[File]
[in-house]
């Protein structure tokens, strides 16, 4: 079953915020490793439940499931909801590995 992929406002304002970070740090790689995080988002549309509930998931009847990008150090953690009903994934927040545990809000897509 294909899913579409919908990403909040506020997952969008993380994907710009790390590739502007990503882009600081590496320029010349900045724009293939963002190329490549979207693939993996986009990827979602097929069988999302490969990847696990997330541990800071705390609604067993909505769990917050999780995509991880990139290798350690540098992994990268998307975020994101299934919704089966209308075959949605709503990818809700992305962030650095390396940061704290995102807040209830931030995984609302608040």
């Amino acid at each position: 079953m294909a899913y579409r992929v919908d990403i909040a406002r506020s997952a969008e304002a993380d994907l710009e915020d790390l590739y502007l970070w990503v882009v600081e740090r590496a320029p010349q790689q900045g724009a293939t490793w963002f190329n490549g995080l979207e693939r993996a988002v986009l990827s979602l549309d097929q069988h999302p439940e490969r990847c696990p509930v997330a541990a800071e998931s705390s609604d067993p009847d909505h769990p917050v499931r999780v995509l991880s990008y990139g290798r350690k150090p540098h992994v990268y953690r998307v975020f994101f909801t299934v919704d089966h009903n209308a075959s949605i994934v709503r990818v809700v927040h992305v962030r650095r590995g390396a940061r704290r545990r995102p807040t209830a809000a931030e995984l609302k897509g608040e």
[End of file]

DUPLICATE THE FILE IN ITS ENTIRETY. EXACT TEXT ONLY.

[in-house]
């Protein structure tokens, strides 16, 4: 079953915020490793439940499931909801590995 992929406002304002970070740090790689995080988002549309509930998931009847990008150090953690009903994934927040545990809000897509 294909899913579409919908990403909040506020997952969008993380994907710009790390590739502007990503882009600081590496320029010349900045724009293939963002190329490549979207693939993996986009990827979602097929069988999302490969990847696990997330541990800071705390609604067993909505769990917050999780995509991880990139290798350690540098992994990268998307975020994101299934919704089966209308075959949605709503990818809700992305962030650095390396940061704290995102807040209830931030995984609302608040």
């Amino acid at each position: 079953m294909a899913y579409r992929v919908d990403i909040a406002r506020s997952a969008e304002a993380d994907l710009e915020d790390l590739y502007l970070w990503v882009v600081e740090r590496a320029p010349q790689q900045g724009a293939t490793w963002f190329n490549g995080l979207e693939r993996a988002v986009l990827s979602l549309d097929q069988h999302p439940e490969r990847c696990p509930v997330a541990a800071e998931s705390s609604d067993p009847d909505h769990p917050v499931r999780v995509l991880s990008y990139g290798r350690k150090p540098h992994v990268y953690r998307v975020f994101f909801t299934v919704d089966h009903n209308a075959s949605i994934v709503r990818v809700v927040h992305v962030r650095r590995g390396a940061r704290r545990r995102p807040t209830a809000a931030e995984l609302k897509g608040e």